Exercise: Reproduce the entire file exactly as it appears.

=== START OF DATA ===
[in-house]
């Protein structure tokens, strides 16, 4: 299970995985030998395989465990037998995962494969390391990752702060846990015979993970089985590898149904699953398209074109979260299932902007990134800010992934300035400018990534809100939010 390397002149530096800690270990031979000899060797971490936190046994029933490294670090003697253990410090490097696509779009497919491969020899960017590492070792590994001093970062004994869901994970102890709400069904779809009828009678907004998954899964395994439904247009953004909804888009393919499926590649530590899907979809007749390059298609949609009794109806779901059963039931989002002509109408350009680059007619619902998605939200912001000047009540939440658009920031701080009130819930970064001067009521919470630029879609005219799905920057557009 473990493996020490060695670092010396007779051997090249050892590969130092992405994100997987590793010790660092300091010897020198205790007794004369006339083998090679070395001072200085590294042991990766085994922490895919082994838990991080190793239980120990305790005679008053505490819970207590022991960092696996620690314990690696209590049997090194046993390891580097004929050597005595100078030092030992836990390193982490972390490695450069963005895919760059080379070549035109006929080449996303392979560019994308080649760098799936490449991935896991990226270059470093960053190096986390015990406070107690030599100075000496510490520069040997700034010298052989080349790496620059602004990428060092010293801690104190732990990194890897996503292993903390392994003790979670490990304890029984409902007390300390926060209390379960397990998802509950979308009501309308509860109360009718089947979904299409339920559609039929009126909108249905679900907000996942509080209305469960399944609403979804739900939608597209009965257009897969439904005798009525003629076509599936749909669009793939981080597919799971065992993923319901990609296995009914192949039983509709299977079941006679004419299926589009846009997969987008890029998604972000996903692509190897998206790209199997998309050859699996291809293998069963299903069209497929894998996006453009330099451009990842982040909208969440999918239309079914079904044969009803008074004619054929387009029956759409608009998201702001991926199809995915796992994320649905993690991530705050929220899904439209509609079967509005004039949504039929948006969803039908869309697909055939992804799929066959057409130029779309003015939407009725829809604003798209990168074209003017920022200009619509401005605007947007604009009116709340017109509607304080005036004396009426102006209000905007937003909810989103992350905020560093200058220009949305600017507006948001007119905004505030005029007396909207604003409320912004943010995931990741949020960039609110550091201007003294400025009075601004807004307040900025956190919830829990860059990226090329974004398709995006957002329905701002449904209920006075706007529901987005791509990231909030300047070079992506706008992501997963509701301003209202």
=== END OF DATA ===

[in-house]
């Protein structure tokens, strides 16, 4: 299970995985030998395989465990037998995962494969390391990752702060846990015979993970089985590898149904699953398209074109979260299932902007990134800010992934300035400018990534809100939010 390397002149530096800690270990031979000899060797971490936190046994029933490294670090003697253990410090490097696509779009497919491969020899960017590492070792590994001093970062004994869901994970102890709400069904779809009828009678907004998954899964395994439904247009953004909804888009393919499926590649530590899907979809007749390059298609949609009794109806779901059963039931989002002509109408350009680059007619619902998605939200912001000047009540939440658009920031701080009130819930970064001067009521919470630029879609005219799905920057557009 473990493996020490060695670092010396007779051997090249050892590969130092992405994100997987590793010790660092300091010897020198205790007794004369006339083998090679070395001072200085590294042991990766085994922490895919082994838990991080190793239980120990305790005679008053505490819970207590022991960092696996620690314990690696209590049997090194046993390891580097004929050597005595100078030092030992836990390193982490972390490695450069963005895919760059080379070549035109006929080449996303392979560019994308080649760098799936490449991935896991990226270059470093960053190096986390015990406070107690030599100075000496510490520069040997700034010298052989080349790496620059602004990428060092010293801690104190732990990194890897996503292993903390392994003790979670490990304890029984409902007390300390926060209390379960397990998802509950979308009501309308509860109360009718089947979904299409339920559609039929009126909108249905679900907000996942509080209305469960399944609403979804739900939608597209009965257009897969439904005798009525003629076509599936749909669009793939981080597919799971065992993923319901990609296995009914192949039983509709299977079941006679004419299926589009846009997969987008890029998604972000996903692509190897998206790209199997998309050859699996291809293998069963299903069209497929894998996006453009330099451009990842982040909208969440999918239309079914079904044969009803008074004619054929387009029956759409608009998201702001991926199809995915796992994320649905993690991530705050929220899904439209509609079967509005004039949504039929948006969803039908869309697909055939992804799929066959057409130029779309003015939407009725829809604003798209990168074209003017920022200009619509401005605007947007604009009116709340017109509607304080005036004396009426102006209000905007937003909810989103992350905020560093200058220009949305600017507006948001007119905004505030005029007396909207604003409320912004943010995931990741949020960039609110550091201007003294400025009075601004807004307040900025956190919830829990860059990226090329974004398709995006957002329905701002449904209920006075706007529901987005791509990231909030300047070079992506706008992501997963509701301003209202």